Now that you are out of the rat-race, having a heart attack is not an option and there is no need for stress. Relax and calm down. You have the time and means. Stressing about retiring is the worst thing you can do. Check your blood pressure levels and ensure that they are under control. Do exercise and eat healthily and try to avoid stressful situations where you can. The less stress you have, the happier and younger you feel.

4) Alcohol Consumption

We all know that excessive amounts of alcohol are dangerous at any age. If you don’t drink at all, that is great. If you enjoy having a glass of wine now again – fine. Enjoy a glass of that vintage from the Napa Valley over dinner or sip a great whiskey while watching the sunset. Alcohol in moderation is not a problem.

5) Level of education

Your level of education plays an important factor in biological aging. People who are educated stay mentally young for longer. Studies show that less educated people tend to get lower-paid jobs, work in more tedious or strenuous conditions and generally have more health problems. Keep your mind active and keep learning. There are a plethora of courses for elderly people where you can study any topic that interests you. Keep your mind alert and young and your body will follow.

If you don’t know how to work a computer – now is the time to learn. Keeping in touch with friends and family, exploring and discovering new things online is a great way to keep your mind young, challenged and occupied.

6) Amount of Sleep

Sleeping properly, comfortably and for enough hours per day is a sure way of staying healthy and biologically young. Sleeping 7 hours per night at age 65 plus is adequate and keeps you mentally and physically alert. Make sure you create an environment conducive to sleeping well. Don’t sleep with the TV on. Skip that cup of coffee or glass of wine before bedtime. Ensure that your room is dark and quiet, comfortable and clutter-free.

The great thing about retirement is that you do not need to get up at the crack of dawn with an alarm clock blasting in your ears. So relax and enjoy. If you are having problems sleeping, consult your local GP.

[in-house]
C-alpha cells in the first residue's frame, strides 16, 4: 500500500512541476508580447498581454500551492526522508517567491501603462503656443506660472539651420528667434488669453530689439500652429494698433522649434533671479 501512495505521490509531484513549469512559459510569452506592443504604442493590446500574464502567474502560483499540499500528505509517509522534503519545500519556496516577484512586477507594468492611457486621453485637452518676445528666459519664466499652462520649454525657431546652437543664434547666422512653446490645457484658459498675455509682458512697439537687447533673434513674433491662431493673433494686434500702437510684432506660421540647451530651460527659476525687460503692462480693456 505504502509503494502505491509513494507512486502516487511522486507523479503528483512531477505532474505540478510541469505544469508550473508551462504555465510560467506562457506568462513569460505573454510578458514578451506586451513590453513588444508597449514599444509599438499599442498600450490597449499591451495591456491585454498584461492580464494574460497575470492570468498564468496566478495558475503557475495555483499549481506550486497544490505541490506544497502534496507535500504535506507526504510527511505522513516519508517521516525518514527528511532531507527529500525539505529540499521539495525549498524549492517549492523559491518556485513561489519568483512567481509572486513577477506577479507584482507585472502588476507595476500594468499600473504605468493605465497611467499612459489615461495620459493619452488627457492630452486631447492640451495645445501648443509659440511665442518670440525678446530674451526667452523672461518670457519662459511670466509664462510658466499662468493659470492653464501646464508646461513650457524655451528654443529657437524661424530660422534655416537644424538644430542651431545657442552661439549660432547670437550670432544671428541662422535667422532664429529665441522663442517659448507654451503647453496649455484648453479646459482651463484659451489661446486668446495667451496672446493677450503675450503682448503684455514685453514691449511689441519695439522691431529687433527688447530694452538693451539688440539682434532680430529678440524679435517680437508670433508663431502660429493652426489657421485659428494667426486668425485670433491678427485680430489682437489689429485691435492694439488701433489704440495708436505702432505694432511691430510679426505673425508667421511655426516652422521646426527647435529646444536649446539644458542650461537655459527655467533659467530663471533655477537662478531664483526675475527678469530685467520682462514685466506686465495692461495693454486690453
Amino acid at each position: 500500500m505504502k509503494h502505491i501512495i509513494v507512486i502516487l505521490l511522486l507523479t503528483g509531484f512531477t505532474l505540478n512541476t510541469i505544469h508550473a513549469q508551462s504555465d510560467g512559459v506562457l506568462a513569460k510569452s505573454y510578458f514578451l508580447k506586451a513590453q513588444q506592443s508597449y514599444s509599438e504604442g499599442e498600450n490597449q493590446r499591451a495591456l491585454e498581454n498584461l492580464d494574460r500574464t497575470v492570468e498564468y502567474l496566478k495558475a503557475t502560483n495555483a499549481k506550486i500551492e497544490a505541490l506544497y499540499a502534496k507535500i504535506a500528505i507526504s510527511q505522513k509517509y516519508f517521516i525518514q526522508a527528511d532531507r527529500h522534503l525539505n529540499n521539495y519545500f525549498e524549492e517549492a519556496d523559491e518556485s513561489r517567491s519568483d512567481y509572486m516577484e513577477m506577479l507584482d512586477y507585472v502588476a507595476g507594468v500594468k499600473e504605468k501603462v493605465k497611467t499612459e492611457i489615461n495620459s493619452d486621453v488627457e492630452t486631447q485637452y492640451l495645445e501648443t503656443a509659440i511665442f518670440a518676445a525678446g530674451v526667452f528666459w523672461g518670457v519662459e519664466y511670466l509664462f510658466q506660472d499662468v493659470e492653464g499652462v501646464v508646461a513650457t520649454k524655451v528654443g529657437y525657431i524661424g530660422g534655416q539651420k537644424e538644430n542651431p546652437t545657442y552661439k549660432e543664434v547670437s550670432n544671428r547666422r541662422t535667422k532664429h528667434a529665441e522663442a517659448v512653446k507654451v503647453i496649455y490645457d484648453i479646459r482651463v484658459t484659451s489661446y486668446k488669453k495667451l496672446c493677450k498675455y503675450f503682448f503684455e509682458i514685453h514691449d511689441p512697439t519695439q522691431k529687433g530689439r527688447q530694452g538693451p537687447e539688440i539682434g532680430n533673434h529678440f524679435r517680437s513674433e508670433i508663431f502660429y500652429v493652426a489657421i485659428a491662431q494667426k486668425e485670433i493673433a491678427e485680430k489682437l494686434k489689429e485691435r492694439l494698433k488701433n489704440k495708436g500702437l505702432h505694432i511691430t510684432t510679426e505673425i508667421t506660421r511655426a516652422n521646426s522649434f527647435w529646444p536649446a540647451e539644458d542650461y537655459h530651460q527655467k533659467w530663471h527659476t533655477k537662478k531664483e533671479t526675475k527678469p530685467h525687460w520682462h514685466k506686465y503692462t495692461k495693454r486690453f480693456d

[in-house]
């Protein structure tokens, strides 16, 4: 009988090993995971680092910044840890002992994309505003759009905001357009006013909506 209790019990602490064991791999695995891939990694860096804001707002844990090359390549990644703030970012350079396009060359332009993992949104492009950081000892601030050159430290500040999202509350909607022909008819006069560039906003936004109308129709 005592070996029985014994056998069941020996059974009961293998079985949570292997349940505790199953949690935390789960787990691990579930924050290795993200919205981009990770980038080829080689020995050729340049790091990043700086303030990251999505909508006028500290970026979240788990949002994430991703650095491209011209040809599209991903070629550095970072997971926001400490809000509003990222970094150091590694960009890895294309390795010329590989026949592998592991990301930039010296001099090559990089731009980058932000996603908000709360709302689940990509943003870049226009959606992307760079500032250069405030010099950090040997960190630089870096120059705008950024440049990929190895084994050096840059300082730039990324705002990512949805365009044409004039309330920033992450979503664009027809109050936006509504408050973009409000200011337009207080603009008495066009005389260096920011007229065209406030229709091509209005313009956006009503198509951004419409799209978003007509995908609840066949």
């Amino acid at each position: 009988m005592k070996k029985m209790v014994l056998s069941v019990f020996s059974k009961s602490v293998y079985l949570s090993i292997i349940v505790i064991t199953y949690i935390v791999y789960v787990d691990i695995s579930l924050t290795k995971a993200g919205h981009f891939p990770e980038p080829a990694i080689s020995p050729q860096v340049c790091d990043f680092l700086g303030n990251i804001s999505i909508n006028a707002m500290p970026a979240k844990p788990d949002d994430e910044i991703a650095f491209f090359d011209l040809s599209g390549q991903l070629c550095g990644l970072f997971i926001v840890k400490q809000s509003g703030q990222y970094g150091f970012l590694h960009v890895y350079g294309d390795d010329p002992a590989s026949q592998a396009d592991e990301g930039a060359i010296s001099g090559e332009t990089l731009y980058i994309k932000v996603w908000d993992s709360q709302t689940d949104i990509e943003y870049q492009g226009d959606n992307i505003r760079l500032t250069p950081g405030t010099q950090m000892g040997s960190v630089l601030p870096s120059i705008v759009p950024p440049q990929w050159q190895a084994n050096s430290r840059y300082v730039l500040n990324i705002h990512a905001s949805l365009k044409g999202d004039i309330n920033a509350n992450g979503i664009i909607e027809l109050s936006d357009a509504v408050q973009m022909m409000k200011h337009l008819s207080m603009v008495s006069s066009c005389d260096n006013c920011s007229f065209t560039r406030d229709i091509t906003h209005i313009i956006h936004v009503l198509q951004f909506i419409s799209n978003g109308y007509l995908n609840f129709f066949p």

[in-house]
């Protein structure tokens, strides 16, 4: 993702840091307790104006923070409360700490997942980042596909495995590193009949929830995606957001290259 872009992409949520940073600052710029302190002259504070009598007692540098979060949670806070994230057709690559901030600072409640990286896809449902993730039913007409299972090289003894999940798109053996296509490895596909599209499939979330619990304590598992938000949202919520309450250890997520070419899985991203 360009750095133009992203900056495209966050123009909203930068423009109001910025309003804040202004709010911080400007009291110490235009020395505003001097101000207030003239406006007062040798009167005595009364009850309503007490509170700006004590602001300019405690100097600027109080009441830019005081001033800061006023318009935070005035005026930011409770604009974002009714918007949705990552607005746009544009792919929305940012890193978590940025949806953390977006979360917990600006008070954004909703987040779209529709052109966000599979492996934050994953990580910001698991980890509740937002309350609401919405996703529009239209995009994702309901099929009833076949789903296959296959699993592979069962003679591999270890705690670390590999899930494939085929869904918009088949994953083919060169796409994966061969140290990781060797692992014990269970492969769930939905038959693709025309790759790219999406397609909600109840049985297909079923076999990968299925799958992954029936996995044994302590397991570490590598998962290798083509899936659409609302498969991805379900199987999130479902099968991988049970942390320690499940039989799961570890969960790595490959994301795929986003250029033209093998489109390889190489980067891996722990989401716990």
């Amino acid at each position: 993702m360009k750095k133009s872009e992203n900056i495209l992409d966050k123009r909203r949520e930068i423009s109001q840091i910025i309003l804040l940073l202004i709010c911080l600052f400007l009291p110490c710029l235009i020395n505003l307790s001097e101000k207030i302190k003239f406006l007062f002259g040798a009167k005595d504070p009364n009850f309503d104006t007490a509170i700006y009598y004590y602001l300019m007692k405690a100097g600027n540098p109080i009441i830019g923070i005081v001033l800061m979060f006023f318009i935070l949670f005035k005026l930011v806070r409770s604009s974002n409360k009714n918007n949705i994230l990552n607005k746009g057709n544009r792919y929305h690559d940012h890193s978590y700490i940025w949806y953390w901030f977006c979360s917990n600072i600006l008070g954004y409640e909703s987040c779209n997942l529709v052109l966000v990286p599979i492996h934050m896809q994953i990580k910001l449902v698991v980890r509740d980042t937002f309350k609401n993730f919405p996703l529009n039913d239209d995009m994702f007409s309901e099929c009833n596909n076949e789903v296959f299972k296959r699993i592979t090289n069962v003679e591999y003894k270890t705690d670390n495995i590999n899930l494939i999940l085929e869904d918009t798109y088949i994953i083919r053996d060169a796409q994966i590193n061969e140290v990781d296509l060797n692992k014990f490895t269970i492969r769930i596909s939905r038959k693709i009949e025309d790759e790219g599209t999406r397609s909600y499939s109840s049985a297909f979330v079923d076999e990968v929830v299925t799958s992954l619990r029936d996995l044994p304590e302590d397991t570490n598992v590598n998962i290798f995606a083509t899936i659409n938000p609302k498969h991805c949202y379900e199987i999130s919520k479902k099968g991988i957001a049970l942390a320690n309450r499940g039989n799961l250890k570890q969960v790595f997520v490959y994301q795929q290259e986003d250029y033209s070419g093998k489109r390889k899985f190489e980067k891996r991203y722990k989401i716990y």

7) Relationships

Relationships in old age can become extremely stressful, especially if a loved one passes away or becomes ill. Treasure the time you have with a lifelong spouse and enjoy every moment.

If you are alone, forming friendships is a must. Join a club or local community center where you can interact with people and keep your mind busy. Don’t spend time on forming relationships with people who cause you stress or make you unhappy. You are old enough to know what kind of people you want to associate with.

“We are what we repeatedly do.” – Aristotle.

Pets in old age can become wonderful friends and companions. Many elderly people have beloved dogs and cats, birds and even more exotic creatures that keep them company. Visit your local SPCA and rescue a dog who will become a lifelong friend.

When Does Old Age Really Begin?

Let us never know what old age is. Let us know the happiness time brings, not count the years. —Ausonius

In a nutshell – Old Age begins when you decide it should. Some people are ancient at 65 and others are starting a new and exciting phase of their lives. There are many octogenarians and even centenarians who are active and living a fun-filled life. It is all in the mind and for you to decide.

Seniors Big Night Out

Related Questions

What age do you start losing height?  People typically lose almost one-half inch (about 1 centimeter) every 10 years after age 40.

What age is considered middle age?  According to the Oxford English Dictionary middle age is between 45 and 65

What age is considered geriatric?  Most people do not need geriatrics care until age 70 or75.

What age is considered over the hill?  Urban Dictionary states – Reaching the average mid-point in life, which is age 40.